Tuesday, September 15, 2015

Low Energy Blog Post

Creativity is currently at low tide.  Therefore, I decided to grab some recent pictures and use them to construct a blog post.  Apparently, picture taking energy is also currently at low tide.  So, here is what we have to offer.

Monarchs in bloom?
We are extremely pleased that we got some very strong zinnia and borage plantings in our fields this season.  In particular, the zinnias in the melon and tomato fields are doing very well.  As a result, we have seem alot of hummingbird, monarch and bumblebee activity.  And, there must be a wild hive of honey bees in our area because they are making a strong appearance right now.

The monarchs and the hummingbirds are an interesting contrast.  The monarchs lazily float around the zinnias and will take their time on a flower if left undisturbed.  This is why we were able to get a series of monarch on zinnia pictures a few days ago.  On the other hand, below is one of my attempts at capturing a hummingbird on film.

Do you see the hummingbird?  Neither do I.
Ya, we failed in the attempt.  The hummers are apparently very concerned that another hummer might infringe on the 200 foot row of zinnias, so they are frequently participating in aerial duels.  As I am picking in the field, it is not uncommon to hear their little chirps, followed by some loud buzzes that go right by my head.  I did have one hummingbird inspect my hat ever so briefly.  It decided I was probably the wrong kind of stinky for a good flower.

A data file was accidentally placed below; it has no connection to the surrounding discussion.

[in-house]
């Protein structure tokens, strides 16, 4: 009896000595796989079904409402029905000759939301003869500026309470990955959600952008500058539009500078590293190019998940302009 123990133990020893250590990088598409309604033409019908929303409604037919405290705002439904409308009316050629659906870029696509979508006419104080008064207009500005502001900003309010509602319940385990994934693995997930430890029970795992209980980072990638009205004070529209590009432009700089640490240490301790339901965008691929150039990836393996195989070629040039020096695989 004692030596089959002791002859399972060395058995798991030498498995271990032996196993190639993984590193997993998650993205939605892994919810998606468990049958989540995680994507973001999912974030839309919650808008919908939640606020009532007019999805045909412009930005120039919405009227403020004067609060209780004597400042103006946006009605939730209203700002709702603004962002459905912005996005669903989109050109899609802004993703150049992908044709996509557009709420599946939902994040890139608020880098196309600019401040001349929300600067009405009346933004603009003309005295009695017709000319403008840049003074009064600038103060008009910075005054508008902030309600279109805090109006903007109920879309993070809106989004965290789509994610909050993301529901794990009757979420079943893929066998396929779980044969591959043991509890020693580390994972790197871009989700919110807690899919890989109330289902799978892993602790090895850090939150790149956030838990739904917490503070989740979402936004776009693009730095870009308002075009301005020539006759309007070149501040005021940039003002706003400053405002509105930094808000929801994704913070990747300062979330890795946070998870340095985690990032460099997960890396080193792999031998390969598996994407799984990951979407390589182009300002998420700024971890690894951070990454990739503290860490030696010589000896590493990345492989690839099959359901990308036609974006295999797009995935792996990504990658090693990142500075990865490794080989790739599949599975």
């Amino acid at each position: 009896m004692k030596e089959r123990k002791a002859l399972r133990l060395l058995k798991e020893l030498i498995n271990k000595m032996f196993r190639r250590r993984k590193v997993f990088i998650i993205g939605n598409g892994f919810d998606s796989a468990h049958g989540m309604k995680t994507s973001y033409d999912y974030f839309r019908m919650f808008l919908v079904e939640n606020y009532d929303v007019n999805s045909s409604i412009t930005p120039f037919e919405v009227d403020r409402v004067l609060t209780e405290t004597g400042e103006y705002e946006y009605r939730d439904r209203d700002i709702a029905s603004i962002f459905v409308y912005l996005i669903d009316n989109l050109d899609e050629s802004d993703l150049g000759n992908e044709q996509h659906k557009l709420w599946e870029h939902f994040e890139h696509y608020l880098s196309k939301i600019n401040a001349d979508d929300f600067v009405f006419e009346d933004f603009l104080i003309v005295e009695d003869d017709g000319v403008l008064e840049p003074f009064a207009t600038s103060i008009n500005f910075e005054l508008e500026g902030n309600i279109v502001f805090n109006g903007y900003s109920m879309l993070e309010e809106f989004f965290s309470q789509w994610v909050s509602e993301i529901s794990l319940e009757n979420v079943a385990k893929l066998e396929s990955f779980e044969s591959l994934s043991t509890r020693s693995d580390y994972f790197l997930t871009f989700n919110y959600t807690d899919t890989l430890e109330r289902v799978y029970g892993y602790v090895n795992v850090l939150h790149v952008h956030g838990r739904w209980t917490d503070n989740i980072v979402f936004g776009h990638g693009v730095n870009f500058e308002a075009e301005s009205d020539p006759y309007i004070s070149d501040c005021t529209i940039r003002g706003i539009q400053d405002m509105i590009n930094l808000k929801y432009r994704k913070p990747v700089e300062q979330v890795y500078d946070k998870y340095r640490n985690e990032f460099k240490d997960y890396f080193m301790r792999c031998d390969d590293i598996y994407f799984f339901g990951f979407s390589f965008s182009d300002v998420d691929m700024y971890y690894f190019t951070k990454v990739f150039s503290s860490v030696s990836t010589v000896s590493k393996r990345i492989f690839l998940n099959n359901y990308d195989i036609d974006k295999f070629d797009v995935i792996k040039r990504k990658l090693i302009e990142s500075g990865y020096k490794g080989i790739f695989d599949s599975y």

The one moment I could probably have caught a hummingbird on film was the moment the camera was about 100 feet away.  Never mind.

The melons were GOOOD this year.
We've been enjoying the melons this season - and we hope our CSA members have also enjoyed them.  Each of the past three years has found us making advances in growing this crop that have resulted in more melons for our members.  We realize there are some who do not like melons at all, but we suspect that many melon haters have never had a truly ripe melon.  If all you've had are the tasteless, out of season, unripe melons, then we think you need to give some in-season heirloom varieties like these a try.  Top left is Hearts of Gold, top right is a Pride of Wisconsin and bottom is Oka.

Each of these varieties have their characteristics for taste, texture and growing habits.  We're hard pressed to pick a favorite of these three because we've enjoyed each of them.  And, if you add in the small number of Ha'Ogen melons we've managed to grow and nice number of Eden's Gem and Minnesota Midgets...  Well, we've been happy.  I don't know how we'll react when we don't have any more melons for breakfast on the farm.

Then, there is this.
One of the great things about getting produce from a local producer is the probability that you will have a chance to take home an odd-shaped veggie once in a while.  Thank you Sam Larimer for taking these photos of Carrotman!

Carrotman with cape - still could not save his fellow veggies from the fry pan!
Carrotman came from Jeff Sage's fields this year and Sam was quick to identify him and pull him out of the bin.  Last we heard, Carrotman still resided in the fridge.  If we only had time, we'd put together a whole series of pictures and come up with a blog post for it....  But, two pictures will have to do for now.

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